Amaryllis for sale at a grocery store in Kapa‘a. Photo by Léo Azambuja
We should have been suspicious when the daylily named Little Grapette was taller than any rose bush in our garden. In catalogues, it’s a foot all, pleasantly purple but not rich, royal and velvety. We’d grown a winner! Something was going on.
These were Mainland Daylilies, not “Hawaiian Daylilies” (sometimes called Naked Ladies) or Amaryllis.
There are secrets to earning neighbors’ garden-envy. A pinch of sugar in the sand when you plant bulbs can encourage rooting. Weekly spraying with liquid tomato fertilizer brightens the blossoms. Clumps of cat-hair in pantyhose pouches laid between the rows discourage hungry rabbits. And chili peppers stuffed with tobacco (chili rellenos con snuff) work when cat hair won’t. If you see a wheezing rabbit with runny eyes, fleeing the garden, you’ll know where he’s been … and won’t go again.
My wife’s most effective stratagem contradicts familiar practices. Some gardeners croon lullabies to their seedlings. My wife doesn’t plead; she gives orders! She sits on a stool, mid-garden, cranks up a chainsaw, and threatens the young plants with the waving saw, “Grow, or else!” The tender shoots cringe away from her vehemence and stretch taller in self-defense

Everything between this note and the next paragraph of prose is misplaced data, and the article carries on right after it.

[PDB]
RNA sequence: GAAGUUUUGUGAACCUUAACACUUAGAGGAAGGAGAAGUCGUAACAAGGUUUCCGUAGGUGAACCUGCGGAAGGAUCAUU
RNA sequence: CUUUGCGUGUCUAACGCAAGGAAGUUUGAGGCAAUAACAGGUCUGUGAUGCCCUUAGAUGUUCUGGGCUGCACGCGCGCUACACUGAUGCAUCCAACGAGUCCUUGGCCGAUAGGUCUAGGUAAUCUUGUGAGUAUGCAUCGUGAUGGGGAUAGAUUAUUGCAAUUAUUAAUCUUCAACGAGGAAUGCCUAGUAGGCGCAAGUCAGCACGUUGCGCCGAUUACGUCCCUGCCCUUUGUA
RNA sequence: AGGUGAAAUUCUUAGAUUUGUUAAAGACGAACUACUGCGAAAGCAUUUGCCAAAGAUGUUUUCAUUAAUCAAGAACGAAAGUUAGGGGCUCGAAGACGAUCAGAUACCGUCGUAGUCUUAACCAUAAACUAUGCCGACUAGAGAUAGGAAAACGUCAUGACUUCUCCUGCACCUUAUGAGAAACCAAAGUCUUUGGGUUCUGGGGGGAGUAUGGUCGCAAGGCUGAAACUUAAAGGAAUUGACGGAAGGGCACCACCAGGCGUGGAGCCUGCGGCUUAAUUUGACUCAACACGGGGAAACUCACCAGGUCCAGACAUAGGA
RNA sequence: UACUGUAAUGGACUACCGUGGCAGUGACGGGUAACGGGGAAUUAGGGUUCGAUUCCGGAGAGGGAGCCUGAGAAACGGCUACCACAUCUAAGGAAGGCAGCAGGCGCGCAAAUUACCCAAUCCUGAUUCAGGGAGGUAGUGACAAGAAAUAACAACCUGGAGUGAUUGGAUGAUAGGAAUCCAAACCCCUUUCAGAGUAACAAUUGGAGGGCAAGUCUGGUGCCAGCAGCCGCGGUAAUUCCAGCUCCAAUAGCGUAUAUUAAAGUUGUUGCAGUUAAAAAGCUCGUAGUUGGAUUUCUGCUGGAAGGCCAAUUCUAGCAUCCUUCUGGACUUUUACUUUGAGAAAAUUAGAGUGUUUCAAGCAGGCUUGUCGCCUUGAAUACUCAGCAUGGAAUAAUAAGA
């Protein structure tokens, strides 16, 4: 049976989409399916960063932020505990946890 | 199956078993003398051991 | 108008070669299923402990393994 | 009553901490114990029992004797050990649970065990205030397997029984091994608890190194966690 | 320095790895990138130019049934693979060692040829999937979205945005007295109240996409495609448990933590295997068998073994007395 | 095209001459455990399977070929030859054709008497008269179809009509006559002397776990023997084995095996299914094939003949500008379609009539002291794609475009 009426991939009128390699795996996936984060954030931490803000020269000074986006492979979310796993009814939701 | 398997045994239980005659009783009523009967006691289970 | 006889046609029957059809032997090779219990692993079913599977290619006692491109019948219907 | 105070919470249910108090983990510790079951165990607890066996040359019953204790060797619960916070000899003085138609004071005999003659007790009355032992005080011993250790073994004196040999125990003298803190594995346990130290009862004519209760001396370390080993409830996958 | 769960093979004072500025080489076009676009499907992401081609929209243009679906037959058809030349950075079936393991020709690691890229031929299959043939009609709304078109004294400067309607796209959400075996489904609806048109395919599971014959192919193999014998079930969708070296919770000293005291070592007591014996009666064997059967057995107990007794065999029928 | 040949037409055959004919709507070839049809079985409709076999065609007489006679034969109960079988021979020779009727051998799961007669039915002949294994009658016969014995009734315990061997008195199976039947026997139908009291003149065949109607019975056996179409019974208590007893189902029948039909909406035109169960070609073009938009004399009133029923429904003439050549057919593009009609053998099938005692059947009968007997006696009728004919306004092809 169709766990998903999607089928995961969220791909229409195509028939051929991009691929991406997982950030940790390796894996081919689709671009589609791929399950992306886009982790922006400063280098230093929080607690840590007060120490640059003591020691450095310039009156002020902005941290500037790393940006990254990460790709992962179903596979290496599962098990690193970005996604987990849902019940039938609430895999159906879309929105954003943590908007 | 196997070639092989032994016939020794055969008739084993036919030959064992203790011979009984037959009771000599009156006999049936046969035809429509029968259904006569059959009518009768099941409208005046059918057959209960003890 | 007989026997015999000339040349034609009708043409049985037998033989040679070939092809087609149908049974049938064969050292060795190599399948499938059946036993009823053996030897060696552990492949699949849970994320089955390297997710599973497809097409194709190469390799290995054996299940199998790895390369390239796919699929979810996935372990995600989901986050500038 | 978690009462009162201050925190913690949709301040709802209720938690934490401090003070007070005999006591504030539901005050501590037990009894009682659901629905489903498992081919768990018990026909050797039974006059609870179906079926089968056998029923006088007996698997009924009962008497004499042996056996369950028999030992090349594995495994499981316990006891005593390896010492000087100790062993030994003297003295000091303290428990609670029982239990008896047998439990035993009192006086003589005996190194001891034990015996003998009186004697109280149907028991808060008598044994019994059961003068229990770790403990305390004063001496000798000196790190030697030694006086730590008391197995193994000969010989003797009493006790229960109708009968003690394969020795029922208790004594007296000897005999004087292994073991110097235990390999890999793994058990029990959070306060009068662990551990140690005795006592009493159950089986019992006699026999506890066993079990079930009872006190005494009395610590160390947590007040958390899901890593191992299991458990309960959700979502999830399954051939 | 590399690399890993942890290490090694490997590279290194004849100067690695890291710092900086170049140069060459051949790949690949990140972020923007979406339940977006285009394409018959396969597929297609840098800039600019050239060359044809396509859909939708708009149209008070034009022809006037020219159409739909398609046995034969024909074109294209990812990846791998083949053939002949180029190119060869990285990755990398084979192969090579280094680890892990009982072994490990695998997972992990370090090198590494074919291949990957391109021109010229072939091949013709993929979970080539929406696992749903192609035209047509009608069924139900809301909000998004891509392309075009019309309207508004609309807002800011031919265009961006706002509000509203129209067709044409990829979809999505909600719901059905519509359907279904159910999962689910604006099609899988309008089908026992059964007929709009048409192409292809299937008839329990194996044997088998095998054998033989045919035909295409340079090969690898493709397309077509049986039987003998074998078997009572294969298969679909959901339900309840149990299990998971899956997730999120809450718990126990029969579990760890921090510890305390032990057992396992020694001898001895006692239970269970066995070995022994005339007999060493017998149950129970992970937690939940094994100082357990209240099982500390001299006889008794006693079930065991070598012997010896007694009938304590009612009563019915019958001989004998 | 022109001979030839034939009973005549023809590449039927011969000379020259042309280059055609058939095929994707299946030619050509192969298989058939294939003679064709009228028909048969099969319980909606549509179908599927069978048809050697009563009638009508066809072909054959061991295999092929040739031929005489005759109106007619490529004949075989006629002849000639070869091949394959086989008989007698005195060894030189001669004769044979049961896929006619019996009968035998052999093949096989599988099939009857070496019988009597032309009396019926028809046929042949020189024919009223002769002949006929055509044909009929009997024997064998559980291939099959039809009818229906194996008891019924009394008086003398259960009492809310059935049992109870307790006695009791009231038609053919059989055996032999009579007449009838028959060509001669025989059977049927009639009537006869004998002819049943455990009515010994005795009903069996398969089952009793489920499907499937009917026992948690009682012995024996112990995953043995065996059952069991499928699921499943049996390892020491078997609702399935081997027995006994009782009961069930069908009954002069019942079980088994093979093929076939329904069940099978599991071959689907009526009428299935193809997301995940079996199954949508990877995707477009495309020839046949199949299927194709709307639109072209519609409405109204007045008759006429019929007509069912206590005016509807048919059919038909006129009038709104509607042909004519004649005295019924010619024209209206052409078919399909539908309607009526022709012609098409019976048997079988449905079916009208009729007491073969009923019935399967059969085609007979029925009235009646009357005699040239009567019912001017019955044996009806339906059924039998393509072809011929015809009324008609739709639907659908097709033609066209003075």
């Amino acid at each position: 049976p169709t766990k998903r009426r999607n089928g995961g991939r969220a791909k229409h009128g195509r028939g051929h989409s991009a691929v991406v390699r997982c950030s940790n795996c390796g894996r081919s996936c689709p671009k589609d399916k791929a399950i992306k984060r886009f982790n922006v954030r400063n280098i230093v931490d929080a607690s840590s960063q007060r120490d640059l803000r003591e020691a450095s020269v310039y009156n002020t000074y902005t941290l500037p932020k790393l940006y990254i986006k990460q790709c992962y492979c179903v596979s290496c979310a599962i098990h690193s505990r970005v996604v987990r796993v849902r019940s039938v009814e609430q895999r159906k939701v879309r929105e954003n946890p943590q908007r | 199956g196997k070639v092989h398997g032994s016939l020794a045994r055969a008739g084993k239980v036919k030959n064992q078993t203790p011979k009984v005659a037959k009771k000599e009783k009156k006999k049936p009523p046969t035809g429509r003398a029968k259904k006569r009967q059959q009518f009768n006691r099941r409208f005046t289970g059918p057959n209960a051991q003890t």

She’s patched a bucket into the garden drip system and fills it daily to feed Miracle-Gro to the base of each plant. Plants send out hungry tendrils seeking the source of nutrition. (We hack back the tangle with machetes). Both her thumbs are emerald green. But even she couldn’t explain the 12-foot circular patch of waist-high miniatures at the foot of the garden.
Miniature daylilies should be … well … miniature. Ours cast deep shade over the tomato plants. Their thick spreading roots have broken through the asphalt driveway and hoisted the railroad ties bordering the garden walk.